What is a Quality Enhancement Plan?
A QEP, or Quality Enhancement Plan, is a plan of action to improve student knowledge, skills, attitudes, values or behaviors, or to impact the student learning environment and student success.
SACSCOC (Southern Association of Colleges and Schools Commission on Colleges) defines the QEP as an integral component of the reaffirmation of accreditation process and is derived from an institution’s ongoing comprehensive planning and evaluation processes. It reflects and affirms a commitment to enhance overall institutional quality and effectiveness by focusing on an issue the institution considers important to improving student learning outcomes and/or student success.
A QEP has the following characteristics:
- A topic identified through ongoing, comprehensive planning and evaluation processes
- Broad-based support of institutional constituencies
- Focuses on improving specific student learning outcomes and/or student success
- Commits resources to initiate, implement and complete the QEP
- Includes a plan to assess achievement
Learn more at HBU.edu/QEP.
Dr. Lisa Ellis, Assistant Professor of Biology; Chair of the QEP Action Plan Subcommittee
“Having authored part of the original QEP plan, I am very proud of ‘Mission Metacognition.’ The QEP Development and Implementation Committees have done a great job shaping the QEP into a campus-wide program.”
Dr. Saul Trevino, Associate Professor of Chemistry; Member of the QEP Implementation Committee
“I am very proud of the new QEP as I firmly believe that improved metacognitive learning skills will help many more of our students be successful in their courses, and that they will even help those who are doing well to get to higher levels of learning.”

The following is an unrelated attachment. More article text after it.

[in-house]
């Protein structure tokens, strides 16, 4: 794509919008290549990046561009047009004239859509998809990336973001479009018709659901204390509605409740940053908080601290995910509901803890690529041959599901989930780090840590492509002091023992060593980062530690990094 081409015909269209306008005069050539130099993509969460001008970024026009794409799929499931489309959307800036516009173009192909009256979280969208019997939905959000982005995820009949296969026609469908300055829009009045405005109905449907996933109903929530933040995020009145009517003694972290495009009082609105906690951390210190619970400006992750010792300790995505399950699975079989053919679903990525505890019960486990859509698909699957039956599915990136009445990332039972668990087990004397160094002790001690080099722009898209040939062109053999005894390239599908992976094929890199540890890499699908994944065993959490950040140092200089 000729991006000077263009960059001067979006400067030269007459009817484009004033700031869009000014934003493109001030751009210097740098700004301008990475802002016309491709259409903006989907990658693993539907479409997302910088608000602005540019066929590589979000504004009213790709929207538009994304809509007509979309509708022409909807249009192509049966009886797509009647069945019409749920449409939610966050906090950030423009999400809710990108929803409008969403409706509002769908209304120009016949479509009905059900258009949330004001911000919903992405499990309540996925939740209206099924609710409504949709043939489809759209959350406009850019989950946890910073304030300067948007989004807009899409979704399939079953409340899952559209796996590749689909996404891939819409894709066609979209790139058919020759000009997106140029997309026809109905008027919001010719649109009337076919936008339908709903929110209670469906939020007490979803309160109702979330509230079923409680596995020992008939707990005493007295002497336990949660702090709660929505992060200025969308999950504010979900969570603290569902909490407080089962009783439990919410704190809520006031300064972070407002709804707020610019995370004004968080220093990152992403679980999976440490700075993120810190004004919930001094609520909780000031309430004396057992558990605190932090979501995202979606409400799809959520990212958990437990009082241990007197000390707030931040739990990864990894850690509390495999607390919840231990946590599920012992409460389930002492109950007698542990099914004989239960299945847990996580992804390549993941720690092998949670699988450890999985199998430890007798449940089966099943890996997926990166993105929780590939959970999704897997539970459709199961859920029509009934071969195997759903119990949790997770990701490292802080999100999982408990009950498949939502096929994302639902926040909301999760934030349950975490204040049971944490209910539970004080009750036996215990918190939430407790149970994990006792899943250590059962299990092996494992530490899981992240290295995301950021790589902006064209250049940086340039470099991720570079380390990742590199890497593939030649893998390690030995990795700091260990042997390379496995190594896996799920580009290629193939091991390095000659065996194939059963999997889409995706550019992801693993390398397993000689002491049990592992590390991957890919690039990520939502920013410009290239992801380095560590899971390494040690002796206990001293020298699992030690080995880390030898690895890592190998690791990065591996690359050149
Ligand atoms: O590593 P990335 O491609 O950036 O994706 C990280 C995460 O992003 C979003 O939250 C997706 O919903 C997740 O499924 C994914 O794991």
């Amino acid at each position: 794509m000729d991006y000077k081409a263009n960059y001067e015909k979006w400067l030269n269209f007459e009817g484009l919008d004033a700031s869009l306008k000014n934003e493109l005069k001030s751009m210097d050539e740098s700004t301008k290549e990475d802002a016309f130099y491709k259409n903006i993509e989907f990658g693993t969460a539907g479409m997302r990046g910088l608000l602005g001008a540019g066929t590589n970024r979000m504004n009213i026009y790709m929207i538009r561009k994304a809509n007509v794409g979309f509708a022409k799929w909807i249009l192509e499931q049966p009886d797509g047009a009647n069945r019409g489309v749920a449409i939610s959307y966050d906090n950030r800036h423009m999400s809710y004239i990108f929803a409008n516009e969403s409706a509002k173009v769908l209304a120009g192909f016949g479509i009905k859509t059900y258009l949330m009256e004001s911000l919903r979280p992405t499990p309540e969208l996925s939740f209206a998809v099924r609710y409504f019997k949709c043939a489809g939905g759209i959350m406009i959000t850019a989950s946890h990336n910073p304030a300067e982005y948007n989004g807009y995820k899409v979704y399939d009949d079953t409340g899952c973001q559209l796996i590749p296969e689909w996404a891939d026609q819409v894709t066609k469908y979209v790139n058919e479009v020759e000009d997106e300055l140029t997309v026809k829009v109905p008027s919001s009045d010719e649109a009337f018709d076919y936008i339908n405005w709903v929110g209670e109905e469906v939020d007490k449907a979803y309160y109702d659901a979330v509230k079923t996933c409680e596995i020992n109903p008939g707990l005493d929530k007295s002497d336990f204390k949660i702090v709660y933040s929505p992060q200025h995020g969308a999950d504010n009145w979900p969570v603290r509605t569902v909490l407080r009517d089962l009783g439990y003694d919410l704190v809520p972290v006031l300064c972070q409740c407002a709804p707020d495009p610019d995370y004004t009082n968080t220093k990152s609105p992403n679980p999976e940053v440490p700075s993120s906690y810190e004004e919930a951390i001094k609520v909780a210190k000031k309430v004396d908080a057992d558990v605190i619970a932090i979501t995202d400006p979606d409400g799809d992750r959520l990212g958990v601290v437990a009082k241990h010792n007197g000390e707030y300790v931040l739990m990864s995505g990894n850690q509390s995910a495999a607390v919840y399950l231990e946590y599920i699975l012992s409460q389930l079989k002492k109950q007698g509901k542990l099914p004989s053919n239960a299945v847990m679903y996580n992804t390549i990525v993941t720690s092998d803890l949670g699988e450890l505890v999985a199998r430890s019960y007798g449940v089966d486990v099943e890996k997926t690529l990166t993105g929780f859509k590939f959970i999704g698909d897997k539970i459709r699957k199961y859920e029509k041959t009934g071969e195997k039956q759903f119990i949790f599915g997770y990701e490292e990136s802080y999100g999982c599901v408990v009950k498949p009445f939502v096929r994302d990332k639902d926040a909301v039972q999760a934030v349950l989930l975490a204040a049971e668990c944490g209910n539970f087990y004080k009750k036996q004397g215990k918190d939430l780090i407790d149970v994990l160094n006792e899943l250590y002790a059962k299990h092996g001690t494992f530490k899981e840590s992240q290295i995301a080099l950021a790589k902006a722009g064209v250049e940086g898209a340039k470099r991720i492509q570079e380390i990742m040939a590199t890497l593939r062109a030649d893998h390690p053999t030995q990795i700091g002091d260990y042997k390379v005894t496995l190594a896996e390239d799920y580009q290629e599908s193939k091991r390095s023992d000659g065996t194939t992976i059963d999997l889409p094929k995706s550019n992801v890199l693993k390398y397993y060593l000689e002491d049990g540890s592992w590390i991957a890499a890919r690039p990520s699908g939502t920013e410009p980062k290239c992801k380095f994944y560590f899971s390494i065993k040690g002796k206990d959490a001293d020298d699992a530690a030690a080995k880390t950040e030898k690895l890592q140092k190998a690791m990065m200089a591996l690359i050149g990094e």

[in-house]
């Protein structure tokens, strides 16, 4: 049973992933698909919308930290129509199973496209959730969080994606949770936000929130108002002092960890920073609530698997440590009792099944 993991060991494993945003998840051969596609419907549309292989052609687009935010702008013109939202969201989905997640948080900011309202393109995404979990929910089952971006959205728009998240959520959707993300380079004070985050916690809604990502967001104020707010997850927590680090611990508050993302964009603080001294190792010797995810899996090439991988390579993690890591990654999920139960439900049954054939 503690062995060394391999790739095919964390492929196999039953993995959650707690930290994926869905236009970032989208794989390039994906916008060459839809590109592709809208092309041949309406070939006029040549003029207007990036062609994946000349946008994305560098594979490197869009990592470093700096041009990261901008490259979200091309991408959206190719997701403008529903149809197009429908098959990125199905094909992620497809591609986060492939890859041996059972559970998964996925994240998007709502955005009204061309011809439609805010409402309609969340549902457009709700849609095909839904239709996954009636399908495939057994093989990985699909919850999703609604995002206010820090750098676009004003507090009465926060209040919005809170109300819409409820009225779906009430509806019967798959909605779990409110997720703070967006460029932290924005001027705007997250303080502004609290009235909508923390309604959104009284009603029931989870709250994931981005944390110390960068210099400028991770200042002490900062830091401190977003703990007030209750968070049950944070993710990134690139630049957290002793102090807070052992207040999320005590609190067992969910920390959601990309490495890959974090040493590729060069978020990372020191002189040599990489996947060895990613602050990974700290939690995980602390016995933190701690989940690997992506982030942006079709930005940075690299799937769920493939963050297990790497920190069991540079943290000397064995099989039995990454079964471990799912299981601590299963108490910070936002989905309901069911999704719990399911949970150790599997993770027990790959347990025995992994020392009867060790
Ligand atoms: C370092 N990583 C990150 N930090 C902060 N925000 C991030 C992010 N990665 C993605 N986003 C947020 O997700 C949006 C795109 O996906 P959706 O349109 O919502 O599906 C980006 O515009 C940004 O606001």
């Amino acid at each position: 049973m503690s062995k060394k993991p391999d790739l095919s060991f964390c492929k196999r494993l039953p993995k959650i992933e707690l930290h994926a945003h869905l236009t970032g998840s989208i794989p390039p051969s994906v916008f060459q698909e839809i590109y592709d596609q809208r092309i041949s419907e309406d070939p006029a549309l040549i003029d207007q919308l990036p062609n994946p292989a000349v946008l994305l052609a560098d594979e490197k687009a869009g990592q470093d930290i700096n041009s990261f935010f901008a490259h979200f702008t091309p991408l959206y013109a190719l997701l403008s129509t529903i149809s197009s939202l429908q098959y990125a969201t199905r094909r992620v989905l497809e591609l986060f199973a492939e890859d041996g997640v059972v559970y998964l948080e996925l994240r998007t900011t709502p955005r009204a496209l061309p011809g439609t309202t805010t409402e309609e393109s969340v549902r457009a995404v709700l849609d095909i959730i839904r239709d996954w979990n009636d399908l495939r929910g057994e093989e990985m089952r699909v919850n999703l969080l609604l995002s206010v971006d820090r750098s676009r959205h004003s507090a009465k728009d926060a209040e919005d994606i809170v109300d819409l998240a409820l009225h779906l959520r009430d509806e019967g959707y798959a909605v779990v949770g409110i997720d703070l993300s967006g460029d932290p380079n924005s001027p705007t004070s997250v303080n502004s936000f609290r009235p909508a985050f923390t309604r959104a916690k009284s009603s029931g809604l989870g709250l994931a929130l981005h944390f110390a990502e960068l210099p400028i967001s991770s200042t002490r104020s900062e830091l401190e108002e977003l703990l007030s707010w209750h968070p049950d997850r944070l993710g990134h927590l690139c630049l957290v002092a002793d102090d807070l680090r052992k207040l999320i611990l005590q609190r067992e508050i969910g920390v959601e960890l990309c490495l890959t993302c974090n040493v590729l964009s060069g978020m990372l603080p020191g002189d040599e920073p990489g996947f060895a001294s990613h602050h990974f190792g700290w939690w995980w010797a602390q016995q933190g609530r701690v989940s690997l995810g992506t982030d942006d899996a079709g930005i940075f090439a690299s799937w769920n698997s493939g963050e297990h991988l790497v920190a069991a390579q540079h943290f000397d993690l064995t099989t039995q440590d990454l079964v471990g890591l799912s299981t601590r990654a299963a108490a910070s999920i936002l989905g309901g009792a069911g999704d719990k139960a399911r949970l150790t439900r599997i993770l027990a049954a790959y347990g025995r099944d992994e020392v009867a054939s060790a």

HBU endeavors to produce graduates who are knowledgeable in their fields and who are well-rounded citizens and lifelong learners. While improving the trajectory of students’ lives, University leadership is also committed to continually improving and becoming more effective at serving students. A Quality Enhancement Plan, required of institutions by SACSCOC (Southern Association of Colleges and Schools Commission on Colleges), HBU’s accrediting body, carries HBU’s mission even further.
Ritamarie Tauer, Associate Provost for Academic Operations, said the SACSCOC requirement for a QEP is that the topic be a result of each university’s assessment of institutional effectiveness. The QEP is centered on an area that stretches standard emphases and creatively improves the education that students receive.
“From my perspective, they’re looking to put some pressure on institutions to focus on a real issue related to student learning. That’s why they make the implementation five years – that’s a long time,” Tauer said. “The focus is on a real need as identified by assessment to improve student learning. They want you to get down in the weeds on a particular need that will impact students directly, and it needs to be measurable. Sometimes you start with something that’s too broad, but we must do something in which quantitative measures of improvement can be seen.”
For the first QEP requirement in 2012, HBU submitted “Writing for Wisdom” to the accrediting body. The organization directed HBU to focus the program in specific classes and areas in order to better target the plan’s goals. Over the next several years, HBU implemented the program, helping grow students’ abilities in writing organization and grammar.
The difference between student writing pre-tests and post-tests was marked, Tauer said. “We had students say they couldn’t get over the improvement in their writing.” One student wrote concerning the program, “This course has helped my writing more in this single semester than all my years of high school combined.”
Lisa Covington, HBU Director of Assessment and Compliance, said the results were encouraging. The first QEP helped the University understand what processes worked well.